Here's some info on a disturbing trend. Cyberbullying, according to website stopcyberbullying.com, occurs "when a child, preteen or teen is tormented, threatened, harassed, humiliated, embarrassed or otherwise targeted by another child, preteen or teen using the Internet, interactive and digital technologies or mobile phones. It has to have a minor on both sides, or at least have been instigated by a minor against another minor. Once adults become involved, it is plain and simple cyber-harassment or cyberstalking. Adult cyber-harassment or cyberstalking is NEVER called cyberbullying."
Cyberbullying.us has a fact sheet on legal and policy issues on cyberbullying. It is dated April 2007. While their definition of Cyberbullying is not kid-specific, the inferred meaning is that cyberbullying is about kids.
We define cyberbullying as "willful and repeated harm inflicted through the medium of electronic text" (Patchin & Hinduja, 2006). We developed this definition because it is simple, concise, thorough, and captures the main elements of cyberbullying. Those elements include: "willful" (the behavior has to be intentional, not accidental); "repeated" (bullying reflects a pattern of behavior, not just one isolated incident); "harm" (the target must perceive that harm was inflicted); and "electronic text" (this, of course, is what differentiates cyberbullying from traditional bullying).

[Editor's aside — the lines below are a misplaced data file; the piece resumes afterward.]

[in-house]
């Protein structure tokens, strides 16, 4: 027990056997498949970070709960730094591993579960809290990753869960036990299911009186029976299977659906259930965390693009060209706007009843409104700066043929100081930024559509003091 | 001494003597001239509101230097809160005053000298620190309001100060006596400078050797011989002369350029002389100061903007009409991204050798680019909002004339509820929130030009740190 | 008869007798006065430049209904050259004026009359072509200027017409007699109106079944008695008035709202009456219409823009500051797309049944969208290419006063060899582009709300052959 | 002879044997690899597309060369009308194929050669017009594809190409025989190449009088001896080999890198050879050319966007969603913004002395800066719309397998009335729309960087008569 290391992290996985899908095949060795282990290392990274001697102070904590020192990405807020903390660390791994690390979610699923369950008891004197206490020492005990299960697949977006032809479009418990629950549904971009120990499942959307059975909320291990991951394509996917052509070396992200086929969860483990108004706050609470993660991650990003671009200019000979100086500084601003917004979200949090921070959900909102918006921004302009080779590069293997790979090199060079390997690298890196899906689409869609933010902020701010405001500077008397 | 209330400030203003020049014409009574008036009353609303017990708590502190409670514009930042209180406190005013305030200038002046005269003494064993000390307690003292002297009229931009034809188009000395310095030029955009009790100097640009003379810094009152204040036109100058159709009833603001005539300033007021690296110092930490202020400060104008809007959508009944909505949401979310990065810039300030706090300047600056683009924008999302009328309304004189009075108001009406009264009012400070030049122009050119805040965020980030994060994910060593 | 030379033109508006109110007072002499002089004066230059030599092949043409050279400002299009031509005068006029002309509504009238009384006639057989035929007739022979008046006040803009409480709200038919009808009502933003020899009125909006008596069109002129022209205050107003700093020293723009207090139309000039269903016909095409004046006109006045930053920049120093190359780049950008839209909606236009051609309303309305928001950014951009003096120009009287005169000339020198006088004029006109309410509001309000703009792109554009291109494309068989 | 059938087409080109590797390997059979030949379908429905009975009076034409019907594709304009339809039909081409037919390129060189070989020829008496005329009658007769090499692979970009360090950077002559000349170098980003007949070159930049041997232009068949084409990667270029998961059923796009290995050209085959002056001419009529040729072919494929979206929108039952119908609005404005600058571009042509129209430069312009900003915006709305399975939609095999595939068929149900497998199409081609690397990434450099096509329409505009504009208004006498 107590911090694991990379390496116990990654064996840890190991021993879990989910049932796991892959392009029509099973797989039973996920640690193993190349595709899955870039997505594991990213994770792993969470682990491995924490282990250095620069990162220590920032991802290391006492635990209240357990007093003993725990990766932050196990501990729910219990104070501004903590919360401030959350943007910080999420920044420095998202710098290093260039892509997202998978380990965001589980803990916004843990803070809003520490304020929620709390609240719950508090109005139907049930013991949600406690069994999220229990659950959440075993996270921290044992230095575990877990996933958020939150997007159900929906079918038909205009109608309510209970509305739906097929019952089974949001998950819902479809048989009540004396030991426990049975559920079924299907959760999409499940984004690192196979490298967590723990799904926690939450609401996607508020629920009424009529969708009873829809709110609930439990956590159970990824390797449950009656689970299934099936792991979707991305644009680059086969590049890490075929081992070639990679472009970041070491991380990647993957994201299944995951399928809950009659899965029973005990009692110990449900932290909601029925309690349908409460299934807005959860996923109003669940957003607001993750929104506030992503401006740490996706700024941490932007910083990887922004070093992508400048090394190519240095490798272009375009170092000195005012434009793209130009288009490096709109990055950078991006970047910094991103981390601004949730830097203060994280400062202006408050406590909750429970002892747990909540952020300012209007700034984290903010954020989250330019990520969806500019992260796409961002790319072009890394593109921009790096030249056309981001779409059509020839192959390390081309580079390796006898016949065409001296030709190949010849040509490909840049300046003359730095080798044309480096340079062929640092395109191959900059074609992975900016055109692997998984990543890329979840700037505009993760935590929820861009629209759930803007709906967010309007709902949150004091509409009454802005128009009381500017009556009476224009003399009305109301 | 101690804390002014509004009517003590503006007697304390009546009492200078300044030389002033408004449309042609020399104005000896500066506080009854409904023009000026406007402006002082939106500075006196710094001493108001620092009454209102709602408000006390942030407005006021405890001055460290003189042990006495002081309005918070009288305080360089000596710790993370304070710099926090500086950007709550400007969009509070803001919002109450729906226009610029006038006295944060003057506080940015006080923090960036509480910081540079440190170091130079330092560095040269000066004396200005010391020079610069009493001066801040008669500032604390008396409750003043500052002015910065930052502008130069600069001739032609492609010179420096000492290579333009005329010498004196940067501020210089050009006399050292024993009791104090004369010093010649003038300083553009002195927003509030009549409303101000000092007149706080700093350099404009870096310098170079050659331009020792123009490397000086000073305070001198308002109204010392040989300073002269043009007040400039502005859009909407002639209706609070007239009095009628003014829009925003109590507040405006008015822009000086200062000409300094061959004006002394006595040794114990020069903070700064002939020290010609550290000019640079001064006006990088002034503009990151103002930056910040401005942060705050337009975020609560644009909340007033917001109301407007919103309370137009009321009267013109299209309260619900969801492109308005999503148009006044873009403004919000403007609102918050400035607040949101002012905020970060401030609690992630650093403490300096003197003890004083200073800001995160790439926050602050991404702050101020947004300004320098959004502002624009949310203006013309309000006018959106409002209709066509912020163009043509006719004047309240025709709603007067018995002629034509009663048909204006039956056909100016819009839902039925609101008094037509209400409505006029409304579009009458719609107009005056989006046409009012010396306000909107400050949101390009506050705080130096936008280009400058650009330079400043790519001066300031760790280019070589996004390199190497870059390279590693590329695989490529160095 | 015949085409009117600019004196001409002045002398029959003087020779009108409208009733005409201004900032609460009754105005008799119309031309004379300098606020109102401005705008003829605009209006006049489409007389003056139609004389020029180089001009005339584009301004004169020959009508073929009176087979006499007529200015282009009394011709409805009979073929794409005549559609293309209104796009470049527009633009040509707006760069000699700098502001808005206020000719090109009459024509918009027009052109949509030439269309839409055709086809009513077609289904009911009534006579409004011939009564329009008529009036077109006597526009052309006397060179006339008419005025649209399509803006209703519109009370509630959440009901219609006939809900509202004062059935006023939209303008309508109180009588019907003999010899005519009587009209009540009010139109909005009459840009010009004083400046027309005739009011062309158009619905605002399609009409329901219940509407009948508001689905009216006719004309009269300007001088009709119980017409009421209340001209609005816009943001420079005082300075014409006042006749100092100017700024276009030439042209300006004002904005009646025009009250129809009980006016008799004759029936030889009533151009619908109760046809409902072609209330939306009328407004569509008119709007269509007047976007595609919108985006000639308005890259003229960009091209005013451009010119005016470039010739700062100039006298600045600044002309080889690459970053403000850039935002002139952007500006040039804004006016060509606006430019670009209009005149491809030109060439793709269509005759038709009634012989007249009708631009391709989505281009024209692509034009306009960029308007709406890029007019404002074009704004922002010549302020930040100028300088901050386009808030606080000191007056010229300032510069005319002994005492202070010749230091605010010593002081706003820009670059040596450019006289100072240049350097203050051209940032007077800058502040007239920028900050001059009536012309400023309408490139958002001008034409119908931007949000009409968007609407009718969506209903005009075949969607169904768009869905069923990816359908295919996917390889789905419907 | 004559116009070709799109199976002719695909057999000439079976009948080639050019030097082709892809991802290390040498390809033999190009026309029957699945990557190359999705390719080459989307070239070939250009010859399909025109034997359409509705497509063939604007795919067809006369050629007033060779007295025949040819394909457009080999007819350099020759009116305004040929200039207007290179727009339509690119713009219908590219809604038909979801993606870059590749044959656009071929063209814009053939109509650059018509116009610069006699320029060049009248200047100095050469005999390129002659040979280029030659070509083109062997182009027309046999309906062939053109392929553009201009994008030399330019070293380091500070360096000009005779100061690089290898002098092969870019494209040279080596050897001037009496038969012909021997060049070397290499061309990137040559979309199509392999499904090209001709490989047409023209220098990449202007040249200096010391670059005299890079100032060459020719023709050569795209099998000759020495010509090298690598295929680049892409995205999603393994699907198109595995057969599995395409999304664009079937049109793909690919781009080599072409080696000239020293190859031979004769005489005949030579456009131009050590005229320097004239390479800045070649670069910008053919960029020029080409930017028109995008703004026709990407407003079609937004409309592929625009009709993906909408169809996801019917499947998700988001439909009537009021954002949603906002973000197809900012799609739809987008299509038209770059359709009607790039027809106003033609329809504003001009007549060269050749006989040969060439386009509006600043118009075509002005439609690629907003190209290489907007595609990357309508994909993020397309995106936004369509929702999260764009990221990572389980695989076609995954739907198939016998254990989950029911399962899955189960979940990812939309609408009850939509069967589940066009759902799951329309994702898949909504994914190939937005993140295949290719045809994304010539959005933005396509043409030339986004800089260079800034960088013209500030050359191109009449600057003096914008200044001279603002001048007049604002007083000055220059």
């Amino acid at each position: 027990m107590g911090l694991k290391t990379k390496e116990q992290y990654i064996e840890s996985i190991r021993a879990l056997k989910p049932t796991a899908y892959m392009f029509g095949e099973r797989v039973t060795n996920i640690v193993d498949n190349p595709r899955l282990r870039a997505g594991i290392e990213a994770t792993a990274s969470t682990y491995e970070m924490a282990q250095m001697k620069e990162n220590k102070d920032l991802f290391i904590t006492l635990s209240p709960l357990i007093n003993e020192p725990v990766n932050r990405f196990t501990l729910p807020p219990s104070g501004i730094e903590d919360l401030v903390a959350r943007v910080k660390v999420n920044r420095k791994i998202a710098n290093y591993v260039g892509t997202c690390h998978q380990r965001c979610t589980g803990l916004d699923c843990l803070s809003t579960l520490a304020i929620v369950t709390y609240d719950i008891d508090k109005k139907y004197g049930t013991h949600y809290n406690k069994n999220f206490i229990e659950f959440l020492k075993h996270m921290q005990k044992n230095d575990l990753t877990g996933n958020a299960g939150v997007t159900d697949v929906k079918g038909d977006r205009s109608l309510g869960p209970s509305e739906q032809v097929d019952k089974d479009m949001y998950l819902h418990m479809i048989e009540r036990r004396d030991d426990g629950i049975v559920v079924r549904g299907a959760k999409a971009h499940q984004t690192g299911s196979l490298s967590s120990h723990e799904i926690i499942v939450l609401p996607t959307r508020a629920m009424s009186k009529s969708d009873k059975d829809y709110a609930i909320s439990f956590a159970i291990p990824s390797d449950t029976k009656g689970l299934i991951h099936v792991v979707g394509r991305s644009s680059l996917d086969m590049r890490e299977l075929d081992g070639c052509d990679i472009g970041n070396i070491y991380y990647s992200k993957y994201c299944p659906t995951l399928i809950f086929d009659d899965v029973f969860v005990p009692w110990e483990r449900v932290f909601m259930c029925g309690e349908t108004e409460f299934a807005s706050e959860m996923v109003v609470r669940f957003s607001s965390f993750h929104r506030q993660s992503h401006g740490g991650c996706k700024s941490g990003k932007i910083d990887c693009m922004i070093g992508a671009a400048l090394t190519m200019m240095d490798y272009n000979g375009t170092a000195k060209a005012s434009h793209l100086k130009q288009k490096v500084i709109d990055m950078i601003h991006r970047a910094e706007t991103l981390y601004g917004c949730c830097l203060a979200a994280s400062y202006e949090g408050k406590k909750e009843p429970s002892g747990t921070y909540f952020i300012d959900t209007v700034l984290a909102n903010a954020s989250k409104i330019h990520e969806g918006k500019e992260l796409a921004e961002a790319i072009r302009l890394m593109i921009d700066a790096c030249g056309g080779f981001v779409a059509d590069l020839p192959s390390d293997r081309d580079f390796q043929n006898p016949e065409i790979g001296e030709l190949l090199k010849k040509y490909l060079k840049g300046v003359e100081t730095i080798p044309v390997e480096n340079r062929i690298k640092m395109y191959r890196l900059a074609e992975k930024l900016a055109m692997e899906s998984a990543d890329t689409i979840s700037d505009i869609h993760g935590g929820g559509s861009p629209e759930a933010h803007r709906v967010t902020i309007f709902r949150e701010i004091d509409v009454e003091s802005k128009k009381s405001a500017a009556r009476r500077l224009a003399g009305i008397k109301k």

Which creates a bit of cunundrum. When adults start owning the term "Cyberbullying" are we taking attention away from the very real and important work that organizations are doing to protect our kids? Will their work become diluted because the term "cyberbullying" will no longer be the exclusive domain of youth but include cyberstalking and cyber harassment? From a marketing perspective, cyberbullying is a strong term. Much stronger, shorter, and zippier than cyberstalking or cyber harassment.
On March 5,2007, the Ad Council posted this video on YouTube.
But just because it sounds good doesn't mean we can use it. It's for the kids. Using it for our own problems feels a little like taking candy from a baby. On March 5, 2007 the ad council added their take on cyberbullying on YouTube. It's called the Cyberbullying - The Talent Show.Image Credit: Scott Mccleod
This is cross-posted at Blogher.